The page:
For Canadian kids who grew up collecting and trading in the 1950s-60s golden age, O-Pee-Chee cards were an integral part of the cultural experience and helped grow the popularity of the sport north of the border. While ultimately overshadowed by Topps’ dominance in the U.S., the O-Pee-Chee brand played an important role in communities across Canada for over 30 years and their vintage baseball cards remain a cherished piece of history for collectors today.

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The 1991 0-Pee-Chee baseball card set was produced by Pinnacle Brands, marking a transition year as the company gained exclusive rights to produce the classic Canadian cardboard. For collectors of the late 80s and early 90s, the 1991 edition remains a beloved representation of the era.

Containing 330 total cards, the 1991 0-Pee-Chee set featured all teams from both the American and National Leagues at the time. Rosters included players from both the 1990 season and early 1991 spring training, making for an interesting snapshot in time. Some of the bigger stars to grace the 1991 cards included Ken Griffey Jr., Nolan Ryan, Cal Ripken Jr., Kirby Puckett, and Roberto Alomar.

Design-wise, the 1991 0-Pee-Chee cards largely retained the classic vertical format that had been the standard for decades. Player photographs were printed in color on a white background, while team logos, player names, and stats were accentuated in team colors across the bottom. The cards had a traditional glossy finish on the fronts and yellowed paper stock on the backs – a throwback to earlier cardboard collecting eras.

On the player statistical information found on the backs of cards, 0-Pee-Chee stuck to basics such as career batting and pitching stats. Additional details like home run or RBI totals from the previous season were included as well. Uniform numbers remained prominently displayed above the stats. The yellowed paper stock provided extra durability compared to the thin cardboard of modern cards produced today.

As was common during the late 80s and early 90s, a number of insert sets were also included in 1991 0-Pee-Chee packs. Among the more popular parallels that added to the excitement of the rip were the Diamond Kings subset honoring top performers, All-Star cards noting players who had been selected to the midsummer classic game, and Turn Back the Clock retro-styled inserts featuring stars dressed in older-era uniforms.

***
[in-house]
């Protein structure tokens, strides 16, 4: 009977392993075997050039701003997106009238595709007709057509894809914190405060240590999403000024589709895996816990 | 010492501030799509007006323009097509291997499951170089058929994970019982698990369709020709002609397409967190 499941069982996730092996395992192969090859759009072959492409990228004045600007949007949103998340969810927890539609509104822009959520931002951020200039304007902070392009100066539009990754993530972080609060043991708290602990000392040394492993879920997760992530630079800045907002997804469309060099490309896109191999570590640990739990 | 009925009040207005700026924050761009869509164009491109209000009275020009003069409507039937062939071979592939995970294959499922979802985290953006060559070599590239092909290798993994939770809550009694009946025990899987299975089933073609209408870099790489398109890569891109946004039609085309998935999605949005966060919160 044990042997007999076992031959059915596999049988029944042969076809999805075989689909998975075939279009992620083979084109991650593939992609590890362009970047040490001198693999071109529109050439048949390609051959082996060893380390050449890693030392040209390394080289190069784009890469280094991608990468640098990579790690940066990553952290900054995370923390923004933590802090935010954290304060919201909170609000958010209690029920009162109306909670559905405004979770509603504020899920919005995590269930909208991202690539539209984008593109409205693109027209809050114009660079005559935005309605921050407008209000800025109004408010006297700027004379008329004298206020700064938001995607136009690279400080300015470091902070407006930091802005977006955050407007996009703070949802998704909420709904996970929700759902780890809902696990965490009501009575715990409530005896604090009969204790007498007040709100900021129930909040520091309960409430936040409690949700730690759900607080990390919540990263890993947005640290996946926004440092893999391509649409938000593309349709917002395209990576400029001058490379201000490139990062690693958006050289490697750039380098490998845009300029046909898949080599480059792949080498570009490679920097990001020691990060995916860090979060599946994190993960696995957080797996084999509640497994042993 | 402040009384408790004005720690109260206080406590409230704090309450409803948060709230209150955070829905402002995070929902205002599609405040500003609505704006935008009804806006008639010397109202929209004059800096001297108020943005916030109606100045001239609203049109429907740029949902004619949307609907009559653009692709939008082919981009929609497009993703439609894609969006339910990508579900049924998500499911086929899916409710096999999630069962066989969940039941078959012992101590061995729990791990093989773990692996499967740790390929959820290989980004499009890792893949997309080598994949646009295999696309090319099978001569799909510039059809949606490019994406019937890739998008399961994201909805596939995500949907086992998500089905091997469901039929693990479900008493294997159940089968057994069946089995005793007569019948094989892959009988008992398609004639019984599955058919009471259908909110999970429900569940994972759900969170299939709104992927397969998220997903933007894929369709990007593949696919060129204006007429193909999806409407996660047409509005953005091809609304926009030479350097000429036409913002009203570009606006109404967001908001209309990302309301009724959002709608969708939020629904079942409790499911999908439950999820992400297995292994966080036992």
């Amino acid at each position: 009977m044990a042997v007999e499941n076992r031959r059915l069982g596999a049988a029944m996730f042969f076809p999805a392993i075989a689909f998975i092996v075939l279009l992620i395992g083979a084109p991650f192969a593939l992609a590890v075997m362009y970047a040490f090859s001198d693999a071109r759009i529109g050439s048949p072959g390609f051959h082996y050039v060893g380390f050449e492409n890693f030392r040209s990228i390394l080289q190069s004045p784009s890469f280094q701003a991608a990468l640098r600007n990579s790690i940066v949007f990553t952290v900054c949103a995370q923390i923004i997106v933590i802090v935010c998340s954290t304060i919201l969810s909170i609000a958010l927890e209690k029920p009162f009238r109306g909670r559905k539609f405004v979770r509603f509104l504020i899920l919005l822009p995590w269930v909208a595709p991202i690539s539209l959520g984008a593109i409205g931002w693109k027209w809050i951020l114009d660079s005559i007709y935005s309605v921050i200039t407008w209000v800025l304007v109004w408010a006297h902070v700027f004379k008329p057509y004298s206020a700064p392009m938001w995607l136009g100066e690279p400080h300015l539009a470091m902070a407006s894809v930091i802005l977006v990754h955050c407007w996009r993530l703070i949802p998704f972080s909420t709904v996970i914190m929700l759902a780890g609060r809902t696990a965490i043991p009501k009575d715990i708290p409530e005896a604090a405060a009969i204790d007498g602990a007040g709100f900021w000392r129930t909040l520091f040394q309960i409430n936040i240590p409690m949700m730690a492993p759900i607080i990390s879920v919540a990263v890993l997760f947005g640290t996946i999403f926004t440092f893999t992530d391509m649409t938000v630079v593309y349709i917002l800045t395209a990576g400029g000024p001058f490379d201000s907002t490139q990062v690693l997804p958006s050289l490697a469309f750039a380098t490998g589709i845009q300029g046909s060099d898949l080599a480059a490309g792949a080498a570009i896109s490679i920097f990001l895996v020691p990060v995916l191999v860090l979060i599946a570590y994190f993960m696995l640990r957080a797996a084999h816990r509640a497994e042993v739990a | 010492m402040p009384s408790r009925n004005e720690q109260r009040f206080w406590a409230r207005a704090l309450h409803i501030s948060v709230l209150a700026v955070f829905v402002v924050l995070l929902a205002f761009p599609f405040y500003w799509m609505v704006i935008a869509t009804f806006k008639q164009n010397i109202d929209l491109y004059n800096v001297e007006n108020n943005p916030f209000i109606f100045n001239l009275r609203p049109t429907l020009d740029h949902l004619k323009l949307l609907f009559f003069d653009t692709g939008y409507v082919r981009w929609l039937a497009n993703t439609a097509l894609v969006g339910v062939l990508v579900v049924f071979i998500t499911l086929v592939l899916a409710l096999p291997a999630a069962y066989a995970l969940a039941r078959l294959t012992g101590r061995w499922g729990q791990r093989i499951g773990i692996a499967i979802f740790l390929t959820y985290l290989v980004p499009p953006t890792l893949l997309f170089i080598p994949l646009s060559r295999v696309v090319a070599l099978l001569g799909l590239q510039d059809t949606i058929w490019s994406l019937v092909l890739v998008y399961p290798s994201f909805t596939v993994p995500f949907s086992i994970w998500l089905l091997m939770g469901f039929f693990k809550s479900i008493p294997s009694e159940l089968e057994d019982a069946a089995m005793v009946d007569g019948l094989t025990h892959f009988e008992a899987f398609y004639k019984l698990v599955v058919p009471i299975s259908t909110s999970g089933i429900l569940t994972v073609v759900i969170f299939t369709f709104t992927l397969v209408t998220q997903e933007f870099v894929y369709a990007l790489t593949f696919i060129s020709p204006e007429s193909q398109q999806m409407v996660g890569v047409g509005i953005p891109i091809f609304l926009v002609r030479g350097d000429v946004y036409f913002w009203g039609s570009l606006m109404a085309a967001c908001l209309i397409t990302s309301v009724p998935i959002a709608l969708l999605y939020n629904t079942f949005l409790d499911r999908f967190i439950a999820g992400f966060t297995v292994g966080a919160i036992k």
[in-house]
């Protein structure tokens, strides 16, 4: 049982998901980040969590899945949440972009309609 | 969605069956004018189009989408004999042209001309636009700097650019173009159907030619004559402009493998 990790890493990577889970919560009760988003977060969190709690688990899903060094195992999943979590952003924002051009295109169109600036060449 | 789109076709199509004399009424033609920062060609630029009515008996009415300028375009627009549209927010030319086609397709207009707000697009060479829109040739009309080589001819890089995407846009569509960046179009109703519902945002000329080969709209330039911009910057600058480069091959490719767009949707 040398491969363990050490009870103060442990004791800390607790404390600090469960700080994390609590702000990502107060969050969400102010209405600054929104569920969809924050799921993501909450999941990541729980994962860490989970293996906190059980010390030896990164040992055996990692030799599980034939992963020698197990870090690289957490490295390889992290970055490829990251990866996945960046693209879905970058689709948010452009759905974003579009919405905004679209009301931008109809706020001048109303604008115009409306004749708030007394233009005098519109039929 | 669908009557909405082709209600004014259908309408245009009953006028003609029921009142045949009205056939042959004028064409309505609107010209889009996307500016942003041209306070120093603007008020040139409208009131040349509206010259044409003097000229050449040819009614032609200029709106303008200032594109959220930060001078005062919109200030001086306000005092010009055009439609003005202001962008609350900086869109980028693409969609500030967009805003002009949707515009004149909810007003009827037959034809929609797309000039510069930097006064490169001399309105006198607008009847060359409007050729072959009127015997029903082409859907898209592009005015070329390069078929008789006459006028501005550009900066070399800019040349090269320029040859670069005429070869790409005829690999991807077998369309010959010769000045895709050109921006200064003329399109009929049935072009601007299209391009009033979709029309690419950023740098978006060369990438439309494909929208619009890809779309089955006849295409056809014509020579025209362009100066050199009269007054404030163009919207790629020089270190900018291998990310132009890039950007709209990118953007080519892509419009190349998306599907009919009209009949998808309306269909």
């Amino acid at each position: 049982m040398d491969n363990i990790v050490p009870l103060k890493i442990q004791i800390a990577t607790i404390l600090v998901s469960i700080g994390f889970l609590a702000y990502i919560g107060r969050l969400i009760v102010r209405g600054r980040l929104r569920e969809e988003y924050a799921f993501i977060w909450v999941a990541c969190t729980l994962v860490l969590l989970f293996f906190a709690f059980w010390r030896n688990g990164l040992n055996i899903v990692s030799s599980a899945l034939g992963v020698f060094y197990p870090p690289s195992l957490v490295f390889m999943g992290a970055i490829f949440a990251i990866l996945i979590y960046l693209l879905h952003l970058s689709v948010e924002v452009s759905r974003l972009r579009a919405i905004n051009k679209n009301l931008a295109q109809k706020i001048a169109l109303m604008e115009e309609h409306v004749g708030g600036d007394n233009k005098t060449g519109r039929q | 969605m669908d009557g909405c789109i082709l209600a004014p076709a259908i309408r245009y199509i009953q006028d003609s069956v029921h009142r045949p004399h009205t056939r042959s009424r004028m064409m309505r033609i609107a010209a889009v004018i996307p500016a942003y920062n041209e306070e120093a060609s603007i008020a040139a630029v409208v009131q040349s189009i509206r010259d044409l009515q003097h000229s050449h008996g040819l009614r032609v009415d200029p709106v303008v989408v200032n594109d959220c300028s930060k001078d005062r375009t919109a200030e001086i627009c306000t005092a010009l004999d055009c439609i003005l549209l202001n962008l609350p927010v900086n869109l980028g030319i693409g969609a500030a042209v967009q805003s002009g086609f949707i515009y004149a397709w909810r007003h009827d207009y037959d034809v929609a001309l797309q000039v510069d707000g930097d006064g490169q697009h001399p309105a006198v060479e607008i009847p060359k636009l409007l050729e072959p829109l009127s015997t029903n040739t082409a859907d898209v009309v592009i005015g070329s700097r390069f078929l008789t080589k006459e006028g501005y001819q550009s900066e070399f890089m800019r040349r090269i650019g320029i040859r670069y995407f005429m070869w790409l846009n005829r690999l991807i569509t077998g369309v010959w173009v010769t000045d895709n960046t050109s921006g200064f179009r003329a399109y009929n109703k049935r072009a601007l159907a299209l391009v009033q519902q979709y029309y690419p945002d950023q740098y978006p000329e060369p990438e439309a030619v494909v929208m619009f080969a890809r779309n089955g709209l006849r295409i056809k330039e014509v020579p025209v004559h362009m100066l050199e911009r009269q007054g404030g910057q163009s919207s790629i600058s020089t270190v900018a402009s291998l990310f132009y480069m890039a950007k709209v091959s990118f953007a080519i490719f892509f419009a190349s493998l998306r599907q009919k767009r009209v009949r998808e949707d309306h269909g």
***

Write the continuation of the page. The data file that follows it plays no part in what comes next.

The increased recognition of Caribbean-born MLB talent was also reflected in the 1991 set through inclusion of the Star Rookies subset highlighting first-year players. Future stars like Ruben Sierra and Johan Santana debuted in that year’s issue. International player checklists provided English and French stats translations as well.

Perhaps most notable about the 1991 0-Pee-Chee release was the transition of production rights from Topps to Pinnacle Brands. While the new distributor put their own slight touches on the design, they smartly kept fan-favorite elements intact to ensure collectors felt a sense of continuity to earlier 0-Pee-Chee collections. Strong rookie cards, inserts and hall-of-famer main set selections helped engage both new and seasoned cardboard aficionados.

In the collector marketplace today, unopened 1991 0-Pee-Chee boxes andFactory Setsin near-mint condition can fetch prices around $100-150 based on current Market Movers pricing estimates. High-grade singles of stars like Griffey, Puckett, and Ripken regularly sell in the $5-10 range. Rookie cards such as Sierra, Santana, and Trevor Hoffman hold values of $2-5 depending on centering and condition quality. Insert parallel cards increase exponentially in demand based on scarcity and the popularity of players featured.

While mass-produced release numbers were high during the early 90s card boom, the enduring nostalgia and classic 0-Pee-Chee brand recognition have helped the 1991 edition maintain relevance and collecting interest for over 30 years. For fans of the era and Canadian cardboard in particular, finding and completing this Pinnacle-era set remains a fun and attainable goal to add appreciation and nostalgia to any sports memorabilia collection.